It was a cruel but clean death. She died of a broken neck, her stomach ripped from sternum to leg. But the tell-tale signs were four long scratch marks which Rosemary Rhodes thinks identifies the killer of her ewe- the Beast of Bodmin Moor.
Mrs Rhodes and other north Cornwall farmers have complained for 12 years about the Beast - or beasts - which terrorise livestock. They believe up to 17 black and brown pumas, panthers and dark leopards could stalk the area.
And at last they are being taken seriously. The "man from the ministry" - Charlie Wilson, a wildlife biologist from the Agricultural Development Advisory Service - has £8,200 and 26 working days to assemble evidence of the Beast.
Walking down the pitch black lanes of Commonmoor, where branches hang over and drizzling rain obscures everything, even sceptics may find it easier to believe.
And if that is not enough, the first stop for any amateur sleuth is Goodaver Farm, which can only be reached by a rickety footbridge over the rushing river Fowey and a gate with a huge sign saying "Wild Big Cats - Keep Out".
The farmer, John Goodenough, a shiny, weatherbeaten man with tremendous whiskers, warns those on the hunt: "You'll know when the Beast's there. There'll be no rabbits or foxes about and the birds stop singing. That's the call for caution.
"And the way they kill. If it's a dog there's wool and trouble everywhere. A cat goes in, kills and eats. Very little mess," he said.
Mrs Rhodes, of neighbouring Ninestones Farm, adds to the description: "Its eyes are great yellow orbs. And it has a foul scream like a woman's but 100 times magnified.
"We sent off to the National Sound Archives for a puma mating call and when we heard the tape we fell about because that's what we'd heard through the kitchen window."
The Beast is charged with costing Mr Goodenough £1,000 in livestock. Mrs Rhodes sold her flock of sheep after losing 10.
She claims to have captured it on video near her backyard and also found hairs which she sent to the National Farmers Union for analysis: "No one will tell me what they found out. If it was a cow they'd say so, wouldn't they? I think it's been suppressed."
Few villagers dismiss the story altogether. Father Michael Cartwright, priest-in-charge of Altarnun with Bolventor, believes it exists: "Some reliable people who have seen it are not the sort who go into the realms of fantasy. People round here aren't given to lying," he said.
Les Humphreys, landlord of the Rising Sun Inn in neighbouring St Clether, added: "I know someone who's positive he saw it. There's a fair amount of scepticism but the Government have got to remember animals don't generally pose for photos."
At nearby Jamaica Inn, made famous by Daphne du Maurier, Steve Parkyn, a builder, could take Mr Wilson to the eerie gorse-covered moor near Outer Priddacombe farm where he came face to face with it at 1am.
Pointing to the fence where it stared at him and a friend, he said: "It jumped off there and went into the forest. It was making a squeaky, squealing noise so we decided to follow it. Well it seemed like a good idea at the time. We shone the lamp around, crouched down and caught its eyes. They were sort of bright white. Then it went off at a fair old rate and we saw it was about 3ft long, with a tail of 18 inches and was a pinky brown colour."
Meanwhile, Mr Wilson is doggedly carrying out his research. "We will investigate any reported kills suspected to be by cats," he said wearily. "We will watch Mrs Rhodes's videos and look at the proportions of the animals to determine what kind of cat it might be. We'll identify the banks the animals have been filmed on and measure them for size."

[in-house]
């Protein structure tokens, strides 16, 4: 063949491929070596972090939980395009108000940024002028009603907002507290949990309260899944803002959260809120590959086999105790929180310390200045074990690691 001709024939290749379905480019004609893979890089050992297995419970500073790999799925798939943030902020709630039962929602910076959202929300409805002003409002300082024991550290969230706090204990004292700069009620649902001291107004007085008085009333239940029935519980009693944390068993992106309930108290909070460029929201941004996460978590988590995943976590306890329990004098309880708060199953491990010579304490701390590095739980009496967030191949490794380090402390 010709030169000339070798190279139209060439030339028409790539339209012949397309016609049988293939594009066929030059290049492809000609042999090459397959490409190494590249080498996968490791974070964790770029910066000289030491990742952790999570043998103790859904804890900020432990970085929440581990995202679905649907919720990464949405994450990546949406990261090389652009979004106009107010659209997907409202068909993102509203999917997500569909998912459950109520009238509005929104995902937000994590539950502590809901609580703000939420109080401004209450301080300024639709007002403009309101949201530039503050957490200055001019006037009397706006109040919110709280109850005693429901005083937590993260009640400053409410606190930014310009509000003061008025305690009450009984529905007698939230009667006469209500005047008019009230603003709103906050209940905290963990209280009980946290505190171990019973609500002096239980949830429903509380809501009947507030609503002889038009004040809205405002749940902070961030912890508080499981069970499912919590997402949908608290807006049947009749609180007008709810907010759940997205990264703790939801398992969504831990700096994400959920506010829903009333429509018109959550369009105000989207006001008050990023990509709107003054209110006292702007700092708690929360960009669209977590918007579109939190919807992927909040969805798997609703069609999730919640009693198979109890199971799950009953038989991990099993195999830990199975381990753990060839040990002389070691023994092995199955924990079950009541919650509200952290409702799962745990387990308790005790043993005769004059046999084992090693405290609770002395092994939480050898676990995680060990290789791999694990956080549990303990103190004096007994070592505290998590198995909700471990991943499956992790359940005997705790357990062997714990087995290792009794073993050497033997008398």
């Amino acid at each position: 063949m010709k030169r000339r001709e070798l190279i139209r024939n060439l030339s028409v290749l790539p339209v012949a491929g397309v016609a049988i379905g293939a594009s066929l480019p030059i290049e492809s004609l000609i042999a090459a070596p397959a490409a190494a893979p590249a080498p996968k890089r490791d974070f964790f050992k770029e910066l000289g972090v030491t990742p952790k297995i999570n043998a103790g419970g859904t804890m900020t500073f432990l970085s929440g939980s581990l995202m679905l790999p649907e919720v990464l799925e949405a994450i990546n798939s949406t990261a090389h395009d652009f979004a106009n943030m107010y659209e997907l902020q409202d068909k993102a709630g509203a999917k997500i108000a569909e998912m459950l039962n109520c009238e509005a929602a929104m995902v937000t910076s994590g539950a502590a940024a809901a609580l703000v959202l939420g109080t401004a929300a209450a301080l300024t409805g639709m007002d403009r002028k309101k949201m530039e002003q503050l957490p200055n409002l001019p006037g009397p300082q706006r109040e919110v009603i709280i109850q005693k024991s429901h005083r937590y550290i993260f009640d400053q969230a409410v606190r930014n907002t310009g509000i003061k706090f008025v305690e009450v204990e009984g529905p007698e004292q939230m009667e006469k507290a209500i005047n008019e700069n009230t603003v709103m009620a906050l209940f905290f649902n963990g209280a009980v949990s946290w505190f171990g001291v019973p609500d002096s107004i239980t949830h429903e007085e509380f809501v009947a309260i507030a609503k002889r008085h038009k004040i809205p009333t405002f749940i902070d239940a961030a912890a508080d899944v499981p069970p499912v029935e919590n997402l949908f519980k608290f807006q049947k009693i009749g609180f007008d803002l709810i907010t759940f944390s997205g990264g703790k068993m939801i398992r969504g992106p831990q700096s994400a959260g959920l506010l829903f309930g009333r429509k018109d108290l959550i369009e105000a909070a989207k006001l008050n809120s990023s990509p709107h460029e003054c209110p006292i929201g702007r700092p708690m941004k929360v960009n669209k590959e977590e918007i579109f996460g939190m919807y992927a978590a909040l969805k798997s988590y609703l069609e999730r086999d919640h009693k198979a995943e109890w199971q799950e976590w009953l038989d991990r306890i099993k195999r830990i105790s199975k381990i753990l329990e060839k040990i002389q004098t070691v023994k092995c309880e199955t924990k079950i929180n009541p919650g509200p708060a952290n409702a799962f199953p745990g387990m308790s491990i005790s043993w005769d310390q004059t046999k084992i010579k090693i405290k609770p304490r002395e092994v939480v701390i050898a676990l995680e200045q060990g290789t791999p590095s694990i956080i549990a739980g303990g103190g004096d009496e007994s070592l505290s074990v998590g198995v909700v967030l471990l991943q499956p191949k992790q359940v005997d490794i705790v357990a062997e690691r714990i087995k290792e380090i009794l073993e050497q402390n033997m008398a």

He is also compiling reports of "reasonably convincing" sightings to build up a pattern and looking at plaster casts of print marks.
This is not sufficient for Mrs Rhodes and Mr Goodenough: "Charlie Wilson is a very nice man but the ministry has given him a job without the tools to do it with," said Mrs Rhodes. "The ministry is taking the easy way - reassuring people there's no danger. In the last war Churchill told people to fight on the beaches. He didn't reassure them and say `go home folks everything'll be alright'."
Mr Goodenough agreed: "Tis rubbish, totally rubbish. Our masters should have the bottle to come and talk to us. They go to university and get their heads so full of academics there's not a bit of room for common sense," he said.
The two have their solution: "We need to tell people the difference between cat and dog prints. We need a national investigation and a central board of intelligence taking calls from all over the place," Mrs Rhodes said. "And we must give out information. If you meet the Beast you mustn't bend over or run. You must face it, shout, chuck things and become aggressive and it'll move off," she warned.
Neither farmer wants the Beast shot. "We should go to America and bring back the men and dogs who keep panthers under control there," added Mr Goodenough. "They can drive `em up and shift `em onto a reserve."
Mr Wilson sighs: "We're not doubting the honesty and sincerity of people but if we're going to submit a report and do something we need to see hard evidence," he said.
"All this Hound of the Baskervilles stuff - no one remembers the hound turned out to be a fake."
So you won't be wearing a deerstalker then? "No, and no tweeds either. I'll be wearing welly boots, jumper and jeans when I go out looking," he said.
Driving back across Bodmin Moor with Steve Parkin, a large brown animal appears 100 yards in front. Could it possibly be ...? Doubts finally removed? "Well now," said Mr Parkyn regretfully. "that was a fox. But a very large one."
But later, at 5pm, the sky is darkening over Jamaica Inn. Bodmin Moor stretches to the left and right, divided by rough stone walls. There is a flicker of movement to the left. No birds are singing ...
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